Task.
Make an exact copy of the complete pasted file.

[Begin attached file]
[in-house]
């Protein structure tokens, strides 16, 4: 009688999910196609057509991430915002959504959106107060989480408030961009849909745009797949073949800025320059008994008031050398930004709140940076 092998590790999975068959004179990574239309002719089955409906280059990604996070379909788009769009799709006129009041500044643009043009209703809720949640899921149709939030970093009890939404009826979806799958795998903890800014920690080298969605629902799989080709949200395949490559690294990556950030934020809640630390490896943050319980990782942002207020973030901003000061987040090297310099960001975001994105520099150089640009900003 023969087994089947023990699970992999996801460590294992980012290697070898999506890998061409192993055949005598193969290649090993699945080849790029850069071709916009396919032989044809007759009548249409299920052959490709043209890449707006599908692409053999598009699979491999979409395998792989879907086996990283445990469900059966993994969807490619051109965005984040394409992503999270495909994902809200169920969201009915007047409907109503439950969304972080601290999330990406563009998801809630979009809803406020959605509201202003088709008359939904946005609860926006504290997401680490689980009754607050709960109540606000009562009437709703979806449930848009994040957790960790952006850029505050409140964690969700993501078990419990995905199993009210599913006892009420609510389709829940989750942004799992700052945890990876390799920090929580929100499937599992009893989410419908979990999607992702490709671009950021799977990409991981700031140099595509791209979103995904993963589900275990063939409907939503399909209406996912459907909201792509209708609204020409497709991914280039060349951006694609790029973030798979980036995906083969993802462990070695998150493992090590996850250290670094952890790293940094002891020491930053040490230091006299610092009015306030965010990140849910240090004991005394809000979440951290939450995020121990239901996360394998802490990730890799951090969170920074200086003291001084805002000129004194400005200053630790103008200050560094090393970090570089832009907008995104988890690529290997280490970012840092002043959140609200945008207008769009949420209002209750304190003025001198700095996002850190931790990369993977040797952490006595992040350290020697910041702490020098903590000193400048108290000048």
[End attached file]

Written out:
[in-house]
């Protein structure tokens, strides 16, 4: 009688999910196609057509991430915002959504959106107060989480408030961009849909745009797949073949800025320059008994008031050398930004709140940076 092998590790999975068959004179990574239309002719089955409906280059990604996070379909788009769009799709006129009041500044643009043009209703809720949640899921149709939030970093009890939404009826979806799958795998903890800014920690080298969605629902799989080709949200395949490559690294990556950030934020809640630390490896943050319980990782942002207020973030901003000061987040090297310099960001975001994105520099150089640009900003 023969087994089947023990699970992999996801460590294992980012290697070898999506890998061409192993055949005598193969290649090993699945080849790029850069071709916009396919032989044809007759009548249409299920052959490709043209890449707006599908692409053999598009699979491999979409395998792989879907086996990283445990469900059966993994969807490619051109965005984040394409992503999270495909994902809200169920969201009915007047409907109503439950969304972080601290999330990406563009998801809630979009809803406020959605509201202003088709008359939904946005609860926006504290997401680490689980009754607050709960109540606000009562009437709703979806449930848009994040957790960790952006850029505050409140964690969700993501078990419990995905199993009210599913006892009420609510389709829940989750942004799992700052945890990876390799920090929580929100499937599992009893989410419908979990999607992702490709671009950021799977990409991981700031140099595509791209979103995904993963589900275990063939409907939503399909209406996912459907909201792509209708609204020409497709991914280039060349951006694609790029973030798979980036995906083969993802462990070695998150493992090590996850250290670094952890790293940094002891020491930053040490230091006299610092009015306030965010990140849910240090004991005394809000979440951290939450995020121990239901996360394998802490990730890799951090969170920074200086003291001084805002000129004194400005200053630790103008200050560094090393970090570089832009907008995104988890690529290997280490970012840092002043959140609200945008207008769009949420209002209750304190003025001198700095996002850190931790990369993977040797952490006595992040350290020697910041702490020098903590000193400048108290000048």